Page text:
Dr. George Tanbara and Kimiko Fujimoto Tanbara of Tacoma were partners in social justice, public health, community service, and the resettlement of Japanese Americans in the Pierce County city following World War II. As pillars of the Tacoma Buddhist Temple, they served their Japanese American community through leadership and support, particularly with the Temple's youth. Among his many awards and accomplishments, Dr. Tanbara is credited with co-founding two key health-care resources for low-income families and youth in Pierce County: Community Health Care and Pediatrics Northwest.
A Founding Family
Kimiko (Kimi) Fujimoto, born in 1924, grew up in Tacoma, attending Stadium High School and the College (later University) of Puget Sound there. Her family, which included sisters Yoshiko (1919-2017) and Chiyeko Tadaye (1921-2010), was part of Tacoma's thriving pre-war Japanese American community. The family was involved in the establishment of the Tacoma Buddhist Church (later Temple) in 1915 and the sisters' father Masataka Fujimoto was an early Buddhist Church board president. The Fujimotos were also a founding family for the city's non-denominational Japanese Language School (Nihongo Gakko). After Masataka's death in 1941, the family continued to operate Capital Cleaners, a dry-cleaning business.
In 1942, shortly after the U.S. entered World War II, Kimi and her mother and sisters were among the hundreds of Japanese Americans on the West Coast forced from their homes by the U.S. government. That May they were loaded onto a train at Union Station in Tacoma, a short distance from their childhood home, and taken to the Pinedale Assembly Center near Fresno, California. The Fujimotos were then moved to the Heart Mountain internment camp in Wyoming.
In the camp Kimi Fujimoto met George Tanbara -- a Nisei (second-generation Japanese American) more than two years older than her. According to later family tradition, she considered him too old for her and did what she could to avoid him. The Fujimotos were among the small portion of Tacoma's pre-war Japanese American community that returned to the city after the war. Their dry-cleaning business, in which Kimi worked, managed to continue in the face of ongoing anti-Japanese sentiment among some fellow Tacomans, exemplified by the city's active "Remember Pearl Harbor League."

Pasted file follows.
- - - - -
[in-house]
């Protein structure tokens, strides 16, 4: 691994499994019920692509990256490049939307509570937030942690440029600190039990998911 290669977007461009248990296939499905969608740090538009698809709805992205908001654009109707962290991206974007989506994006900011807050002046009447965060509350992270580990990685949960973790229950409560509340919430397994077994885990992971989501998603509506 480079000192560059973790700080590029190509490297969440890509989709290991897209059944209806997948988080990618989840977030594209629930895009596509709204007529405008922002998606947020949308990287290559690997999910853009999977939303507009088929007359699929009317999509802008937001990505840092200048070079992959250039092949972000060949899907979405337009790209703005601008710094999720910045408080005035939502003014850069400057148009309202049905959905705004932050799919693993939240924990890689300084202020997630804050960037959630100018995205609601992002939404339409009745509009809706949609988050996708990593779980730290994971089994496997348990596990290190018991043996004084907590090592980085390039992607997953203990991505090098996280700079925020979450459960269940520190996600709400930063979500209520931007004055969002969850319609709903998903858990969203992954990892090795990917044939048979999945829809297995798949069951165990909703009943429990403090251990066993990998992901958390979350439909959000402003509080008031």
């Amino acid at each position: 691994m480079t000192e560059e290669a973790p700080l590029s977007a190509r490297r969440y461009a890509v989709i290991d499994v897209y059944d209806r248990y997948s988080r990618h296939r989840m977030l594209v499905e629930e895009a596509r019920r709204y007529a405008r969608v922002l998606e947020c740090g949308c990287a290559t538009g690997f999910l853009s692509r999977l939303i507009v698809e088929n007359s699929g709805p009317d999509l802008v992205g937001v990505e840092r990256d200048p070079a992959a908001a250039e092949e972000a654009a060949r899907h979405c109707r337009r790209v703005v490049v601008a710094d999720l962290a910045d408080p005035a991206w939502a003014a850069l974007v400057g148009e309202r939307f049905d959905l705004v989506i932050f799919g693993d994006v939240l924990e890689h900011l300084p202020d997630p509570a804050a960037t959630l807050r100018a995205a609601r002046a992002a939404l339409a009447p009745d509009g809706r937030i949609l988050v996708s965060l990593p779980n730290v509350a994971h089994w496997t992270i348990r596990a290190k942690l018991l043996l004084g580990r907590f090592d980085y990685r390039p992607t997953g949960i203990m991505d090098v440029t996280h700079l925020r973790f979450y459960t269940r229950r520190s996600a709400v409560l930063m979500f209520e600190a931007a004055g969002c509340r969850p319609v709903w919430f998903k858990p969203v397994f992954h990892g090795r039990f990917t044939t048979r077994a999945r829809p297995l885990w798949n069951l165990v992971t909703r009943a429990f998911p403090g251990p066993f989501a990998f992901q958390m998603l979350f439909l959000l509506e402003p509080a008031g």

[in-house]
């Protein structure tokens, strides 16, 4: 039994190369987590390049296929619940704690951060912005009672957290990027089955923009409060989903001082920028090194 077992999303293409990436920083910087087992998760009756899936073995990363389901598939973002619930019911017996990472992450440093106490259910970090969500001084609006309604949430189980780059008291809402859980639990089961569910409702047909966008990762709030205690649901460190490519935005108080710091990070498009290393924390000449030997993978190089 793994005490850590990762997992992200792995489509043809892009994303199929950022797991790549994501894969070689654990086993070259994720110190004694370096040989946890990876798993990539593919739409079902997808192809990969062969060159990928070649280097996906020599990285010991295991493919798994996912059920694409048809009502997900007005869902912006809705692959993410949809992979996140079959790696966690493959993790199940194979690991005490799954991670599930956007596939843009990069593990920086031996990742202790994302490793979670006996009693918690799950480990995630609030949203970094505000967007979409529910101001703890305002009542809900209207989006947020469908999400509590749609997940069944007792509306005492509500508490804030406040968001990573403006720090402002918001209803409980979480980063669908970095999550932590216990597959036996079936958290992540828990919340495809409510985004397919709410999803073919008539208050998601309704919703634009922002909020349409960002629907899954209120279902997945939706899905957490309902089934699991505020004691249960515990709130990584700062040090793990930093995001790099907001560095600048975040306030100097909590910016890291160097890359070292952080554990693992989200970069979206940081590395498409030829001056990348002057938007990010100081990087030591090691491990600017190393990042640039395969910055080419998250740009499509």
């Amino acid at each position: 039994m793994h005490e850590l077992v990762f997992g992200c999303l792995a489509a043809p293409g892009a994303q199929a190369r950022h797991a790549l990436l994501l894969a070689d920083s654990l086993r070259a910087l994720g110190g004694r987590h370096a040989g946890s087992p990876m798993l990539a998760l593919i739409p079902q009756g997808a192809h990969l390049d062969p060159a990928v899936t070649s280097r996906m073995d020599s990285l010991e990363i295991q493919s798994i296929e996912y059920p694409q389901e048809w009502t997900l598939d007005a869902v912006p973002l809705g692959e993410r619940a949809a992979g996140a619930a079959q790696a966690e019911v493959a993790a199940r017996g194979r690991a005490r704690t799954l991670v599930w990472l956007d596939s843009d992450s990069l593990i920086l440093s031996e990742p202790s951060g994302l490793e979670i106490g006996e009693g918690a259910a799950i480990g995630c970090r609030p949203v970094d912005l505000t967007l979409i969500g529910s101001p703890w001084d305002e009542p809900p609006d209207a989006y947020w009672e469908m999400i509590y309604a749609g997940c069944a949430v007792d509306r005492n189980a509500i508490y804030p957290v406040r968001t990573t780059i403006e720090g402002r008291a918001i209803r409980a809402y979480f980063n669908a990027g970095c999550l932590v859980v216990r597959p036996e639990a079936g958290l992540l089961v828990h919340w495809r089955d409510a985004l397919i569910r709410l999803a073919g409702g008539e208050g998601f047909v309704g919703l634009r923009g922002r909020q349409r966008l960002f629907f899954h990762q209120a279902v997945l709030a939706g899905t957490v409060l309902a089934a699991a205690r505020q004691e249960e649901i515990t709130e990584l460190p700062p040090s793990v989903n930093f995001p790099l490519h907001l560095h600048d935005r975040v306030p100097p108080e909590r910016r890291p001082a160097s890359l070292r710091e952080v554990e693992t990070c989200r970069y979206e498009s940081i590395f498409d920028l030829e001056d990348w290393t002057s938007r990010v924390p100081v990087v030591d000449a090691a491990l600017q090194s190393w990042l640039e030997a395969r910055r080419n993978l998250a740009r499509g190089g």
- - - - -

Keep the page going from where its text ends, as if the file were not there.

An Early Path Toward Medicine
Born in Portland, Oregon, in 1922, George Tanbara lived briefly with relatives in Japan after his parents separated when he was 9 years old. He then moved with his mother and his older sister Yoshie to southern California. He worked delivering papers in central Los Angeles, and then entered the University of Southern California. At USC, where he studied for a pharmacy degree, Tanbara was a star tennis player.
Before he completed his degree, Tanbara and his family, like the Fujimotos, were sent to an assembly center during the internment of Japanese Americans. There Tanbara taught 7th grade math but, hoping to complete his degree, he applied to schools outside the West Coast military zone from which Japanese Americans were excluded and interned. Tanbara got his undergraduate degree at the University of Idaho Southern Branch in 1943. However, facing extreme anti-Japanese prejudice of the time, he did not find work, and instead rejoined his mother and sister, who had been sent to the Heart Mountain camp.
Meeting and Marriage
When George met Kimi at Heart Mountain, he couldn't forget her and, for the next six years, sent her daily letters. George eventually got a position at the pharmacy at the University of Minnesota Hospital, where his boss said he should become a doctor. Drafted into the army, he served as a combat medic, and later as a counterintelligence agent in Japan. After his military service Tanbara entered medical school at the University of Minnesota, working part-time as a pharmacist. Once he received his medical degree in 1951, he looked for a residency in the Puget Sound region.
Kimi Fujimoto had agreed to marry him if he could find work near Tacoma. George began a residency at King County Hospital in Seattle and completed his residency the next year at Children's Orthopedic Hospital a year later. In 1951 they married at the Tacoma Buddhist Church, Kimi's home temple.
Their first child, son Gregory, was born two years later. Three daughters would follow: Diane in 1955, Susan in 1957, and Merilee in 1964. Due to the Fujimoto family connections to the site, the Tanbaras lived for a time in the basement of Tacoma's former Japanese Language School before they were able to build a house in North Tacoma.
Starting a Practice and Building a House
Unable to find a full-time position at a hospital, George Tanbara opened his own pediatric practice in 1954 at the former Tacoma Medical Center at 1212 S 11th Street. The demand for his services grew, "reaching up to 50 patients at its height, with a line often out the door" ("George Ayao Tanbara ..."). Kimi Tanbara worked as George's receptionist until the birth of their second child the next year.